32. T. L. Abell, M. Camilleri, K. Donohoe et al., “Consensus recommendations for gastric emptying scintigraphy: a joint report of the American Neurogastroenterology and Motility Society and the Society of Nuclear Medicine,” The American Journal of Gastroenterology, vol. 103, no. 3, pp. 753–763, 2008. View at Publisher · View at Google Scholar · View at Scopus
  33. R. C. Heading, P. Tothill, G. P. McLoughlin, and D. J. C. Shearman, “Gastric emptying rate measurement in man. A double isotope scanning technique for simultaneous study of liquid and solid components of a meal,” Gastroenterology, vol. 71, no. 1, pp. 45–50, 1976. View at Scopus
  34. J. N. Hunt and D. F. Stubbs, “The volume and energy content of meals as determinants of gastric emptying,” The Journal of Physiology, vol. 245, no. 1, pp. 209–225, 1975. View at Scopus
  35. S. Holt, R. C. Heading, D. C. Carter, et al., “Effect of gel fibre on gastric emptying and absorption of glucose and paracetamol,” The Lancet, vol. 1, no. 8117, pp. 636–639, 1979. View at Scopus
  36. G. Tougas, E. Y. Eaker, T. L. Abell et al., “Assessment of gastric emptying using a low fat meal: establishment of international control values,” The American Journal of Gastroenterology, vol. 95, no. 6, pp. 1456–1462, 2000. View at Publisher · View at Google Scholar · View at Scopus
  37. S. Lartigue, Y. Bizais, S. Bruley Des Varannes, A. Murat, B. Pouliquen, and J. P. Galmiche, “Inter- and intrasubject variability of solid and liquid gastric emptying parameters. A scintigraphic study in healthy subjects and diabetic patients,” Digestive Diseases and Sciences, vol. 39, no. 1, pp. 109–115, 1994. View at Scopus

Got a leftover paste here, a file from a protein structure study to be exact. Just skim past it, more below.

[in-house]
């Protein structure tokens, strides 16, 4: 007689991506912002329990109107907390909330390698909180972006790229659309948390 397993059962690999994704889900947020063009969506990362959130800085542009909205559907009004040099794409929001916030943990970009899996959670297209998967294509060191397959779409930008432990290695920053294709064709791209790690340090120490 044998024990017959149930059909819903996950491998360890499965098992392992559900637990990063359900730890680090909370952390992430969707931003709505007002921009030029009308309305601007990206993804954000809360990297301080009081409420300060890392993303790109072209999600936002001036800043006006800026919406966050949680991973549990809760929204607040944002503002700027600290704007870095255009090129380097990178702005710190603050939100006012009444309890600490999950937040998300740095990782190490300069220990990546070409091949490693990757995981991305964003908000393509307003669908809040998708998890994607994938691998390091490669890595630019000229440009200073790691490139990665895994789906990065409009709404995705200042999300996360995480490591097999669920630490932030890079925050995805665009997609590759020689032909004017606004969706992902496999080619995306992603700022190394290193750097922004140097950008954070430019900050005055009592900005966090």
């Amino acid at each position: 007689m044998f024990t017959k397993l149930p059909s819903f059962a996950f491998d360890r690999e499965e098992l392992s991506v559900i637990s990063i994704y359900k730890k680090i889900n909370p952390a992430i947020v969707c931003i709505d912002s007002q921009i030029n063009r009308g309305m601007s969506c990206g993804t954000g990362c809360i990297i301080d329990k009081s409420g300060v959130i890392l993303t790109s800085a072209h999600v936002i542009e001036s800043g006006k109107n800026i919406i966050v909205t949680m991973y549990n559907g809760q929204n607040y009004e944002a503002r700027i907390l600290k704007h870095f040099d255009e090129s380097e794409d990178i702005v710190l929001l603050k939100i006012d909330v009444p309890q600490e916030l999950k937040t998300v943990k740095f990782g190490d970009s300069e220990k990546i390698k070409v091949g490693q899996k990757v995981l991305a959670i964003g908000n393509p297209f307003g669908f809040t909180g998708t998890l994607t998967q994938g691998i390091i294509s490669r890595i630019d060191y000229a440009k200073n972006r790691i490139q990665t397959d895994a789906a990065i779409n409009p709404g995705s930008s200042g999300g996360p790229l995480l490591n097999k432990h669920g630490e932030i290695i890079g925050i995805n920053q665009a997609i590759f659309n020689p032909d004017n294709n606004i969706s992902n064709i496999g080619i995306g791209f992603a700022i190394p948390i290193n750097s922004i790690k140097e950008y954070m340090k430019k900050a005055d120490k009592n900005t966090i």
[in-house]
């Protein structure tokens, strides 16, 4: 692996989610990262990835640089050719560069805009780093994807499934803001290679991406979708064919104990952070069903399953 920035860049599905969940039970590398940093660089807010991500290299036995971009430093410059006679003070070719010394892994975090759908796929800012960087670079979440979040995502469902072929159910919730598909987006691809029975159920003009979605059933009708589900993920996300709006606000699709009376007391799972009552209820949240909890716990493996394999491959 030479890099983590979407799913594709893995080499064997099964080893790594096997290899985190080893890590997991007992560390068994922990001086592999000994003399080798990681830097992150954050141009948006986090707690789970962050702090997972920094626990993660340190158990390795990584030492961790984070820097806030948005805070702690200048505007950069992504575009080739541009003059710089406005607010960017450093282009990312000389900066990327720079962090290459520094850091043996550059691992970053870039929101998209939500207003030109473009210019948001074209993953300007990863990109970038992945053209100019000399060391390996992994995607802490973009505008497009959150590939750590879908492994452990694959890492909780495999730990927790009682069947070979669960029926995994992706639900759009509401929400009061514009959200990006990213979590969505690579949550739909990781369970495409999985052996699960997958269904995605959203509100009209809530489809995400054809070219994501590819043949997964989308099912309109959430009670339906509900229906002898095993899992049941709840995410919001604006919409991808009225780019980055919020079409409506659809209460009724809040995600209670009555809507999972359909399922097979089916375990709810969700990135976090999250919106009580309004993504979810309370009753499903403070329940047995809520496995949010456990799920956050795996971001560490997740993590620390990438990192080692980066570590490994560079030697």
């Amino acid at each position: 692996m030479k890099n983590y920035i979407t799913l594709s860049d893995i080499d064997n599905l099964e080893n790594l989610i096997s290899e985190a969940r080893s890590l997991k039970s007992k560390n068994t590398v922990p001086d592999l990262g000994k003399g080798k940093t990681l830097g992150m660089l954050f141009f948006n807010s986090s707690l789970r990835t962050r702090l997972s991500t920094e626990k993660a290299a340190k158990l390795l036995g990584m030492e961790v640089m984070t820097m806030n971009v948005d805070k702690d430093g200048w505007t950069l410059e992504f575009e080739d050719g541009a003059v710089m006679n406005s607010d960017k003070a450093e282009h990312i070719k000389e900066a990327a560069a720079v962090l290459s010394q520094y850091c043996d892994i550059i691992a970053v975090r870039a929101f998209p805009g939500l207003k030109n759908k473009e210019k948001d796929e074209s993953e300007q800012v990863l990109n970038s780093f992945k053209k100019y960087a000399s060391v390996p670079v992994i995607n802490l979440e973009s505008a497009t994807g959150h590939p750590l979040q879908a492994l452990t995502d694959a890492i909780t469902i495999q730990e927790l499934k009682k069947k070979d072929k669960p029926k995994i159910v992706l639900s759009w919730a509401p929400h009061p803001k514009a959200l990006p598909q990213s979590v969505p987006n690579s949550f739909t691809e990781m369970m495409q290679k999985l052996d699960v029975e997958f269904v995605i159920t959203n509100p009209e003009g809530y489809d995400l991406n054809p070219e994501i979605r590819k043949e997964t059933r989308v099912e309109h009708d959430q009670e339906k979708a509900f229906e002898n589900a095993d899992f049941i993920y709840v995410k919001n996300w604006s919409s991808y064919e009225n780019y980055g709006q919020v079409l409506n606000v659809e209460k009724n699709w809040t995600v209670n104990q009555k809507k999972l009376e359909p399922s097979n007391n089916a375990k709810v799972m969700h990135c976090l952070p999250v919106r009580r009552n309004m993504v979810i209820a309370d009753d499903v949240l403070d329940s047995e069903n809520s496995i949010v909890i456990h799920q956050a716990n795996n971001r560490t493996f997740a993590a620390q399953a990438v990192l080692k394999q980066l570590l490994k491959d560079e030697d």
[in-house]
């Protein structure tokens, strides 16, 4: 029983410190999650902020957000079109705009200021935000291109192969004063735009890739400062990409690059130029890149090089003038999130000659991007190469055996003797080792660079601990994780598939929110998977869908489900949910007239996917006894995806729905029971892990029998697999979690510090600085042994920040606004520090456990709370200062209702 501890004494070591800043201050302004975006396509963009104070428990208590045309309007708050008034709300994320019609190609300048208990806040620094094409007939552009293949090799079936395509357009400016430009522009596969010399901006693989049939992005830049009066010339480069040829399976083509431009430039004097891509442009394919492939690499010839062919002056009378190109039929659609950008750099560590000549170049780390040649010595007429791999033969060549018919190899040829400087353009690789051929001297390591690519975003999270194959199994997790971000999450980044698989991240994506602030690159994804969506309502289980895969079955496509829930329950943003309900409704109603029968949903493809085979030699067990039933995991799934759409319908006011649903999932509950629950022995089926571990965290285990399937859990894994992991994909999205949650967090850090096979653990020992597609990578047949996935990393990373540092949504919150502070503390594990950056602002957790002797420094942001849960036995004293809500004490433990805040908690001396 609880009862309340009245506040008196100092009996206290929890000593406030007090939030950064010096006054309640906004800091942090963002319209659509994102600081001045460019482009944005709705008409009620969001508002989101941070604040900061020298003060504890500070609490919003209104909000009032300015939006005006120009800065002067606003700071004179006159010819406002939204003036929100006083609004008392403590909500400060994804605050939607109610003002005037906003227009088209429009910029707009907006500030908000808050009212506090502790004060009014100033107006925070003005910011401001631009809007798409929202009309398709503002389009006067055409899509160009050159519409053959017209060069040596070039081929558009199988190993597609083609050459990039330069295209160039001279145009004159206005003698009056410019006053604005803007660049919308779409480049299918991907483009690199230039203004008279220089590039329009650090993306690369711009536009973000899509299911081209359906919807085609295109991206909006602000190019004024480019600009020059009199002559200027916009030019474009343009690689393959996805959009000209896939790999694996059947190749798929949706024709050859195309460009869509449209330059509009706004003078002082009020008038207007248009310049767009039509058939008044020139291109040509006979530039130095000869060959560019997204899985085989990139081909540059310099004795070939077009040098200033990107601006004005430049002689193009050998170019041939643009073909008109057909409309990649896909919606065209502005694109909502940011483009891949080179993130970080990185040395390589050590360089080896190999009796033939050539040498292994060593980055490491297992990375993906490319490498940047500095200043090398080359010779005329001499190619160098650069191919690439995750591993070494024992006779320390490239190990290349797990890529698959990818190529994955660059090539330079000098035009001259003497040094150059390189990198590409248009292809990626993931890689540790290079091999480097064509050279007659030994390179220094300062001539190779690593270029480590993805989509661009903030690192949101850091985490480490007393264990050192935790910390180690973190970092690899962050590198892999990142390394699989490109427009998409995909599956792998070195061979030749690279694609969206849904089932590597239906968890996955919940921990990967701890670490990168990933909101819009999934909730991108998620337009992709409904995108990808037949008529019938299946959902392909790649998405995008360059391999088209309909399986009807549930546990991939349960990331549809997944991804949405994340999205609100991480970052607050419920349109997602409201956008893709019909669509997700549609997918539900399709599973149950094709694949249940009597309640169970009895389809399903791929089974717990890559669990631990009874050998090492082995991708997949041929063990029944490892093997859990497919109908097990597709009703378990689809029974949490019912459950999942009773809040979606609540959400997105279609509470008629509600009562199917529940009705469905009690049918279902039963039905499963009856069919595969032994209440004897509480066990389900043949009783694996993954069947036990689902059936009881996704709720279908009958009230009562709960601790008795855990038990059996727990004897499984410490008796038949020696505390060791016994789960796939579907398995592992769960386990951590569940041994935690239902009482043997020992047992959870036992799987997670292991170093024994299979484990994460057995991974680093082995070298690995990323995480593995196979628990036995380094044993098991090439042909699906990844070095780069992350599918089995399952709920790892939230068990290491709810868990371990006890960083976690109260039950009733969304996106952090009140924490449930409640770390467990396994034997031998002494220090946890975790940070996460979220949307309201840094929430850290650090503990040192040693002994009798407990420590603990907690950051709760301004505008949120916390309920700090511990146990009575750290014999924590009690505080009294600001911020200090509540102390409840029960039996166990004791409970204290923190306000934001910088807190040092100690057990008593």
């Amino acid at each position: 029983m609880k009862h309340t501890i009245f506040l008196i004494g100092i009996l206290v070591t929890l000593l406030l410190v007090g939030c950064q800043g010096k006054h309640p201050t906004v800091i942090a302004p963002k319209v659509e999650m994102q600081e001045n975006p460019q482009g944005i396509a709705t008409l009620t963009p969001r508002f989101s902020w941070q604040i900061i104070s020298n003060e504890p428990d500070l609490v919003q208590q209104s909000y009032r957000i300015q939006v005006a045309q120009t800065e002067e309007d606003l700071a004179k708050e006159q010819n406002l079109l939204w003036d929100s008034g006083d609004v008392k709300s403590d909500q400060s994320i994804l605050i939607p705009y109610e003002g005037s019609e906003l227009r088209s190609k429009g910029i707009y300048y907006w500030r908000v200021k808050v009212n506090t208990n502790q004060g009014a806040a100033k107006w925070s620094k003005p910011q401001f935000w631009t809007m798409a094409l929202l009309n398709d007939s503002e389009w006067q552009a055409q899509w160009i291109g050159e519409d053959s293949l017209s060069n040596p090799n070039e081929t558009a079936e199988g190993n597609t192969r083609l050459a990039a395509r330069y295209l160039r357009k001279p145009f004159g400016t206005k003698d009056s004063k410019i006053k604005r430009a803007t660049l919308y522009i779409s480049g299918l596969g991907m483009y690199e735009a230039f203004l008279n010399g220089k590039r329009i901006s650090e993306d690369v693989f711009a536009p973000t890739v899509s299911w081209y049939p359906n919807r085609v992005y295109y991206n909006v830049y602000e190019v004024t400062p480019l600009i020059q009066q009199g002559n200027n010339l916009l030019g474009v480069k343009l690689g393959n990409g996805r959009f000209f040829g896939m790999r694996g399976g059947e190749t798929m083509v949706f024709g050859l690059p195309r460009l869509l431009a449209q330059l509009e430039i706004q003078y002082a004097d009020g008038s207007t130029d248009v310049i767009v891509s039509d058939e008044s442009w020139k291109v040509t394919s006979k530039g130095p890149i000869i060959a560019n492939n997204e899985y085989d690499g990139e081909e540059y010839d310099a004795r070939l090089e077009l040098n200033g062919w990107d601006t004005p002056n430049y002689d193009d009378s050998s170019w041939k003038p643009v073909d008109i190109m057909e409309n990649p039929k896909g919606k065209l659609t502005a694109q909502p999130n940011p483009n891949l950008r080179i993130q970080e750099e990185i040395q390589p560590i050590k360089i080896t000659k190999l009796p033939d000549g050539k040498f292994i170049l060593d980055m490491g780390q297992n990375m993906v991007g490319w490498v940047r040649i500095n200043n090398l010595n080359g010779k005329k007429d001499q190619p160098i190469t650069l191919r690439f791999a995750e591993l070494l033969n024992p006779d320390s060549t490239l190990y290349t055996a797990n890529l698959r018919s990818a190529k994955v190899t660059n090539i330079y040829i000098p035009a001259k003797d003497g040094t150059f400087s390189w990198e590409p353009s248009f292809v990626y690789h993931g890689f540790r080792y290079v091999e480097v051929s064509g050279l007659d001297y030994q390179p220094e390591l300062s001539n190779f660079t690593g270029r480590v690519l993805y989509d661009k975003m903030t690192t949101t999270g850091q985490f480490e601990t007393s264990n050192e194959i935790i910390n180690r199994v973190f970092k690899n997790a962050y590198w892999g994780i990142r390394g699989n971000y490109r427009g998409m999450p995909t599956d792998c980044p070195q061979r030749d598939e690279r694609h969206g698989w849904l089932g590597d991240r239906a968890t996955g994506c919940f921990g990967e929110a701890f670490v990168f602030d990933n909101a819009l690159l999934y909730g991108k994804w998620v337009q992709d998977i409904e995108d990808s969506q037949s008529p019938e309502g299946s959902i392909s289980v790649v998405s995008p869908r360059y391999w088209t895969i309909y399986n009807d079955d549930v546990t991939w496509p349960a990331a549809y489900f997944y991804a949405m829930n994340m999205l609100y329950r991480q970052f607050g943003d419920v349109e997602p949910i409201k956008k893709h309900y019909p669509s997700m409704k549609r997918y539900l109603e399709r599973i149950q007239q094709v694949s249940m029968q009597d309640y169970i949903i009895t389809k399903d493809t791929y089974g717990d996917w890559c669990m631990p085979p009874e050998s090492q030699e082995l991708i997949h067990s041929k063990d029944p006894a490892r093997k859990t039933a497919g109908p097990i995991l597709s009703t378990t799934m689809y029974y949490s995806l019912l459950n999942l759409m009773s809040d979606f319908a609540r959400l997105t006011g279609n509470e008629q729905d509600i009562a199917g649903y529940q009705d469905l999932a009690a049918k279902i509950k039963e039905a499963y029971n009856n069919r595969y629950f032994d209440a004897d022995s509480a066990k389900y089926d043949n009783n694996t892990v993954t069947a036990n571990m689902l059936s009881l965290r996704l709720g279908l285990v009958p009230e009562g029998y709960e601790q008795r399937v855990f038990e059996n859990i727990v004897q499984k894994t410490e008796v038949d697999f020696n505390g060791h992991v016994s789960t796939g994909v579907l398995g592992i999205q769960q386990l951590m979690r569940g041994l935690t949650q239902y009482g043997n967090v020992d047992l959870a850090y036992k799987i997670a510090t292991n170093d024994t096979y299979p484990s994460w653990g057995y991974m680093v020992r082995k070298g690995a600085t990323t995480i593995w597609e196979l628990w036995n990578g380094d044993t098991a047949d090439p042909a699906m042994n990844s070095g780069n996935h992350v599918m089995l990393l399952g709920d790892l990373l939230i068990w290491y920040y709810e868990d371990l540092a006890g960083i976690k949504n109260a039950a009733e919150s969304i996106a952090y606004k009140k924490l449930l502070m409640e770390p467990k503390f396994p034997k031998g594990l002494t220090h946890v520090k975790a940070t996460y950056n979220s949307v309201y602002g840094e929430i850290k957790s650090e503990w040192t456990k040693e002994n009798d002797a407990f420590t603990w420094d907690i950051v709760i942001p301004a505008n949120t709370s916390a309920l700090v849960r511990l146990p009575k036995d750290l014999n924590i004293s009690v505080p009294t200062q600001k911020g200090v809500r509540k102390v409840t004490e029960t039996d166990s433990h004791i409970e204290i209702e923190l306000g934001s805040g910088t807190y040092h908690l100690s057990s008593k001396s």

38. M. Pathikonda, P. Sachdeva, N. Malhotra, R. Fisher, A. Maurer, and H. Parkman, “Gastric emptying scintigraphy: is four hours necessary?” Journal of Clinical Gastroenterology, vol. 46, no. 3, pp. 209–215, 2012. View at Publisher · View at Google Scholar
  39. J.-P. Guo, A. H. Maurer, R. S. Fisher, and H. P. Parkman, “Extending gastric emptying scintigraphy from two to four hours detects more patients with gastroparesis,” Digestive Diseases and Sciences, vol. 46, no. 1, pp. 24–29, 2001. View at Publisher · View at Google Scholar · View at Scopus
  40. H. A. Ziessman, A. Chander, J. O. Clarke, A. Ramos, and R. L. Wahl, “The added diagnostic value of liquid gastric emptying compared with solid emptying alone,” Journal of Nuclear Medicine, vol. 50, no. 5, pp. 726–731, 2009. View at Publisher · View at Google Scholar · View at Scopus
  41. P. Sachdeva, N. Malhotra, M. Pathikonda et al., “Gastric emptying of solids and liquids for evaluation for gastroparesis,” Digestive Diseases and Sciences, vol. 56, no. 4, pp. 1138–1146, 2011. View at Publisher · View at Google Scholar · View at Scopus
  42. G. Karamanolis, P. Caenepeel, J. Arts, and J. Tack, “Determinants of symptom pattern in idiopathic severely delayed gastric emptying: gastric emptying rate or proximal stomach dysfunction?” Gut, vol. 56, no. 1, pp. 29–36, 2007. View at Publisher · View at Google Scholar · View at Scopus
  43. G. Darwiche, O. Björgell, O. Thorsson, and L. O. Almér, “Correlation between simultaneous scintigraphic and ultrasonographic measurement of gastric emptying in patients with type 1 diabetes mellitus,” Journal of Ultrasound in Medicine, vol. 22, no. 5, pp. 459–466, 2003. View at Scopus
  44. W. Ajaj, S. C. Goehde, N. Papanikolaou et al., “Real time high resolution magnetic resonance imaging for the assessment of gastric motility disorders,” Gut, vol. 53, no. 9, pp. 1256–1261, 2004. View at Publisher · View at Google Scholar · View at Scopus
  45. B. Delbende, F. Perri, O. Couturier et al., “13C-octanoic acid breath test for gastric emptying measurement,” European Journal of Gastroenterology and Hepatology, vol. 12, no. 1, pp. 85–91, 2000. View at Scopus
  46. J. S. Lee, M. Camilleri, A. R. Zinsmeister et al., “Toward office-based measurement of gastric emptying in symptomatic diabetes diabetics using [13C]octanoic acid breath test,” The American Journal of Gastroenterology, vol. 95, no. 10, pp. 2751–2761, 2000. View at Publisher · View at Google Scholar · View at Scopus